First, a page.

Aught-seven.  New Year's Day.  Detective Danielle
Handler's office, Jolt City P.D.
   "Any news?" says Martin, entering through the
window.  He pulls up his grapple and places it back on
his belt.
   "Hello to you too, hero," says Danielle with a
   "Sorry," says Martin.  "Had a hard time climbing
up.  Back problems."
   "You're not as young as you used to be," admits
   "Thanks," says Martin flatly.
   "No offense," says Danielle.  "But you've been
patrolling Jolt City since I was six or seven years
old.  You've got to be up around sixty.  Damn good
shape for sixty."
   Martin sits down.  "I sense a question in there?"
   Danielle shrugs and takes a sip from her coffee:
stalling for time, time to think.  "Well, you do look
a lot younger than sixty.  I can see it in your eyes. 
If I were to guess, I'd say you were around my age."
   "I don't know about that, Miss Handler," says
Martin, slouching a bit in the chair.  "I don't think
I look anywhere close to twenty-nine."
   Danielle smacks her lips.  "If I was twenty-nine, I
would have been on the force since I was eight years
old.  And if you're forty, or forty-five?, you would
have started when you were... ten..."  Another sip. 
"So that's what happened to the Acro-Bat.  Traded up. 
I always figured the Green Knight was a white guy."
   Martin feels itchy all over.  "Dani, I don't know
what you're trying to do.  Are you trying to figure
out who I am underneath the mask?  Because it would
really hurt me if you did."
   "What, if I found it out?"
   "That you would try," says Martin testily.  "If I
feel you need to know... then I'll tell you.  Right
now?  You don't need to know."
   "I'm not... I'm not trying to figure it out," says
Danielle.  "It doesn't matter who you are under the
mask.  I just want to figure out who you are, uh,
   "Curious," says Danielle, somewhat flippantly.  She
sits behind her desk.  "Let's just forget it, okay?"
   "Okay," says Martin.  "So."
   "So," sighs Danielle.
   "Snapp's been quiet lately," says Martin.  "Word on
the street is, things are falling apart."
   "That's the word," agrees Danielle.  "Less people
on drugs, and a lot less people will to sell them. 
Lot more people riding unicycles."
   "The two things aren't related," says Martin. 
"Life isn't as simple as all that."
   "I think you sell yourself short," says Danielle. 
"So, to business.  Have you tried following up on
Larry Strode?  When Snapp's men jumped Martin Rock,
they told him Strode was under their protection." [*--
see JOLT CITY # 3.]
   "It doesn't sound right," admits Martin.  "What's a
small-timer like Strode got to do with Snapp?"
   "Nothing, near as we can tell," says Danielle.  "It
might be the opening we've been waiting for."

   Larry Strode was facing a theft charge when Pam
Bierce had written his bail, some gadget under
development over at JCU.  Martin figures that'd be as
good a place as any to look around for a connection.

   "Professor Costello's not in today," explains the
short woman in the labcoat.  "I'm Fay Tarif, her
assistant.  I can probably answer any questions you
have about the vibra-jacket, Mr., uh, Knight."
   "Okay," shrugs Martin.  "To start with, what is a
   "It vibrates one's molecules out of synch with
reality," explains Fay, handing him a clunky orange
vest. "Here, better to show you."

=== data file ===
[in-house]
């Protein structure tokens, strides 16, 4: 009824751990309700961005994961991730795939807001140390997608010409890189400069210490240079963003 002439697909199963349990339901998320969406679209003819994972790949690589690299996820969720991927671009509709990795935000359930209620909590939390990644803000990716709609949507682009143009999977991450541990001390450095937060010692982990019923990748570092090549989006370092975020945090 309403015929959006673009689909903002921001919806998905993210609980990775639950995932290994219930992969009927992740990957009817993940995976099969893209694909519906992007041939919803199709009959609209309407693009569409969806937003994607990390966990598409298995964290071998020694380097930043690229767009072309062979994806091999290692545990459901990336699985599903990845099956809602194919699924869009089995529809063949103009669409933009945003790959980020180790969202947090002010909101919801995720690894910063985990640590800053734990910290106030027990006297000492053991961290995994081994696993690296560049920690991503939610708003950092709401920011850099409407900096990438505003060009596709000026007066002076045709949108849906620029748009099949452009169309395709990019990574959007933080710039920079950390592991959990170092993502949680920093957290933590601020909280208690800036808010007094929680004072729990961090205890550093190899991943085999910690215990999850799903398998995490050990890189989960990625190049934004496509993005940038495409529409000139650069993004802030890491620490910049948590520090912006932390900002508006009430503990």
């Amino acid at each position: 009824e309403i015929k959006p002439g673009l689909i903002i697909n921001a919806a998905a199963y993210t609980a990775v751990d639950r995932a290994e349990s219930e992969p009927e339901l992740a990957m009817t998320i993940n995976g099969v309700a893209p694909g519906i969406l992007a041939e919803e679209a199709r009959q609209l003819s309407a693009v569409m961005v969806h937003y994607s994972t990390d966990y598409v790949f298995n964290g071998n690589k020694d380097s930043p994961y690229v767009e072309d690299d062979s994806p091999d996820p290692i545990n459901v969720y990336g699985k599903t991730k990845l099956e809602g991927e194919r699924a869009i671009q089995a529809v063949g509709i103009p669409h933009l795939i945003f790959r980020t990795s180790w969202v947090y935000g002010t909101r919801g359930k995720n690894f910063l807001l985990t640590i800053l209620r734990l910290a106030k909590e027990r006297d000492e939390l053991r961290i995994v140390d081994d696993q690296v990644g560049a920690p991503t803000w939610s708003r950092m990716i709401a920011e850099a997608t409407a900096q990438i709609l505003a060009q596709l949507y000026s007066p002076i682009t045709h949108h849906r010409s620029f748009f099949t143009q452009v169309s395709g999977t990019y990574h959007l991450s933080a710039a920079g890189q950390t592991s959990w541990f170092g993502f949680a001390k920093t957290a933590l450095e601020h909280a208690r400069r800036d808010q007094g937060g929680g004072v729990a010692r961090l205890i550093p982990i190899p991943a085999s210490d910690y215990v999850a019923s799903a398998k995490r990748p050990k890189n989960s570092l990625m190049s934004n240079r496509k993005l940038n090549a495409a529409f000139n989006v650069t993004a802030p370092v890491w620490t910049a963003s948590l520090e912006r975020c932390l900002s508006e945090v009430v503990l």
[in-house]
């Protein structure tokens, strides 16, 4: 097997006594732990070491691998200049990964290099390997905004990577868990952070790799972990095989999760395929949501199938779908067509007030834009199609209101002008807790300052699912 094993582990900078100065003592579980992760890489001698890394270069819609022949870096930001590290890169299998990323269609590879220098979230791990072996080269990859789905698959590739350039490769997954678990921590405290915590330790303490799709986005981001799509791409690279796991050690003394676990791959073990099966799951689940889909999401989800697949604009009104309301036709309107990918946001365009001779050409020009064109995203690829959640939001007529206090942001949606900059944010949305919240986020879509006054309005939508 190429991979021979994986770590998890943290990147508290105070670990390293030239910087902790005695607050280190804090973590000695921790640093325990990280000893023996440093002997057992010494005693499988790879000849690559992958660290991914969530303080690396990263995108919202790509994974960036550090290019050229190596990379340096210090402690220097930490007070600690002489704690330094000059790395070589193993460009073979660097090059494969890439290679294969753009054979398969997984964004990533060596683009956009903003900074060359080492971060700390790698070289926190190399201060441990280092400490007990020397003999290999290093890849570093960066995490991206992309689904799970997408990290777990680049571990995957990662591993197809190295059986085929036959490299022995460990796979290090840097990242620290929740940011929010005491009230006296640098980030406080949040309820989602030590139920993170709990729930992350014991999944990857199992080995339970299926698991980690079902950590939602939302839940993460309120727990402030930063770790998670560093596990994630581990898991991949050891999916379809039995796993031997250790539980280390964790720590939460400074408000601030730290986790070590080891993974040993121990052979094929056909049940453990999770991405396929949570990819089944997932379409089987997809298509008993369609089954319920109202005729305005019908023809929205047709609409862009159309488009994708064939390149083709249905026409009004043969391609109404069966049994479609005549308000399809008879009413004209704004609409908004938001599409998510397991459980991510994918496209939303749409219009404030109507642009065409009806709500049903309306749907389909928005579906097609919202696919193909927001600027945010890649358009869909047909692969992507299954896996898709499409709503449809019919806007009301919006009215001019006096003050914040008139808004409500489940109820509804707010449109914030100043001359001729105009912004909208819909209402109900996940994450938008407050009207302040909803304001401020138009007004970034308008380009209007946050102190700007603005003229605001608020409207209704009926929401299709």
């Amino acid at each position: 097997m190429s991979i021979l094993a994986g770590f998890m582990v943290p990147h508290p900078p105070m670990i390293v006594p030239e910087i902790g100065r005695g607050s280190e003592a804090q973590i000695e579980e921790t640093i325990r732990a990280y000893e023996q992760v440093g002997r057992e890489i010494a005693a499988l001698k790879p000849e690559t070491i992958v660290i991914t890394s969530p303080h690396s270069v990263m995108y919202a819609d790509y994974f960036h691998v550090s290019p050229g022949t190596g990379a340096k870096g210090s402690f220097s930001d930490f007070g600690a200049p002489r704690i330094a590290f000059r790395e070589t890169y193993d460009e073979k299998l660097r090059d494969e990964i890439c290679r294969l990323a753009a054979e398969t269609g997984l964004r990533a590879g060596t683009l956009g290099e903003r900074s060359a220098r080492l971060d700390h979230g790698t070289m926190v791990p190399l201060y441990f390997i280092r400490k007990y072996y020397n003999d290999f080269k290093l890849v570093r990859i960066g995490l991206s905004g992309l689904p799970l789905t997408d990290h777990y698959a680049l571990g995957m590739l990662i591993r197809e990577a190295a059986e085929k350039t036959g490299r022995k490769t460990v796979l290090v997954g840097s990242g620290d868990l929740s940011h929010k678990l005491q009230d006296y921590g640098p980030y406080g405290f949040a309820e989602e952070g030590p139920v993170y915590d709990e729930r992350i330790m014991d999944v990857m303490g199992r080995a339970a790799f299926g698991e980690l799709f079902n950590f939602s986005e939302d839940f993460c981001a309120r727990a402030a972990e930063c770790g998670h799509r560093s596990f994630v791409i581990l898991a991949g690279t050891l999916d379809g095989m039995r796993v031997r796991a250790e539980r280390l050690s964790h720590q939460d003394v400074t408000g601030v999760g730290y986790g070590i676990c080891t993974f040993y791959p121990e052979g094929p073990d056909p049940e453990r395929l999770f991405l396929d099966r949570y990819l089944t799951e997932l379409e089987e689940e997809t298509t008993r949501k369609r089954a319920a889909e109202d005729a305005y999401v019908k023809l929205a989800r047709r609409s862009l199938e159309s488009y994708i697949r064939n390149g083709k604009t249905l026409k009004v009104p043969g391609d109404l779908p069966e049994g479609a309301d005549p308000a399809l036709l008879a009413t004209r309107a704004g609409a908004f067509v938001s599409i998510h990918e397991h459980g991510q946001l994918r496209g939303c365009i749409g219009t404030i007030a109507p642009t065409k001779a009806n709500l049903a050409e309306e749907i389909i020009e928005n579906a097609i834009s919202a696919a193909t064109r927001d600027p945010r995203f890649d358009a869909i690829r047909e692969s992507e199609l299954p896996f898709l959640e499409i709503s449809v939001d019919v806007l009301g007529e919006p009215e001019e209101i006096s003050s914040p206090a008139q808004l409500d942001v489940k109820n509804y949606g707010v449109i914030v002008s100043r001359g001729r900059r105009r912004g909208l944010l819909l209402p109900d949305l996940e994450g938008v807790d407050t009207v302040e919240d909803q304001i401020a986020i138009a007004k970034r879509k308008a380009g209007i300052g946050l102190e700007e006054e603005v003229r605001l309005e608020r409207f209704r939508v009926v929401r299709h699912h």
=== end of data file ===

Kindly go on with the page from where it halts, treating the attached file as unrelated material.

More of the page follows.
Martin slips it on and begins to fasten it.  Fay
stops him.
   "Now, I'm going to set the dial so that you're only
slightly out of synch.  You'll be able to pass through
matter through an act of will, but you won't
automatically fall through the floor or anything." 
She turns the dial.  She nods at Martin, who fastens
the jacket.
   Martin's insides shimmer: the same queasy feeling
he got when Darkhorse had phased right through him.
[*-- JOLT CITY # 4.]  He swipes his hand through the
nearby table.
   "It's hard to describe," says Martin.  "It's not
like it isn't there at all.  It is.  I can feel the
hardness of it, the texture.  But passing through my
fingers.  Like blood, like warmth.  Like food in the
   "Don't think," says Fay.  "Don't concentrate at
all."  She reaches out her hand, a gorgeous deep
brown, and presses it against his chest.  It stops
there.  He can feel it, a solid sensation at the
tingle tips of his molecules.
   "See?  That's why you don't fall through the floor.
 Now, if you think about it, if you let me through..."
   Her hand presses into his chest, into his heart,
but it feels more like he's pressing into her.  He can
feel her pulse, and with each beat it runs through his
entire body, echoing soundlessly.
   Though his heart is pulsing at its own rate, his
body is pulsing at hers.  At her command.
   She withdraws her hand and rubs it.  "It's warm,"
she says softly.
   "How long does it last?" asks Martin.
   "I only set it for a few minutes," says Fay.  "It
should wear off any time now."
   "What if someone's in the middle of something. 
Phased into something, I mean?"
   "Well, two things can't occupy the same space,"
says Fay.  "Don't worry, I kept my eye on the clock." 
She points to the tiny clock on the vest.  Martin
touches it and finds it to be solid.  His body returns
to normal, and the first thing that hits him is the
feeling of sweat all over his skin and in his blood.
   "So you have to think something past you...?" says
Martin as he takes off the vest.  "It can't do it
automatically, to protect you...?"
   "It can," says Fay.  "But the more you turn the
dial, the better your chances of falling through the
floor.  Or worse."
   "It could vibrate you right into another
dimension," says Fay.  "That's why we're still several
years from practical military use."
   Martin nods and hands the vest back.
   "If you'd like a prototype...?"
   "No thank you," says Martin.  "I'd rather keep both
feet on the ground, permanently."
   "Suit yourself."  She's still rubbing her hand when
he leaves.

   "I think Snapp would be interested in a suit like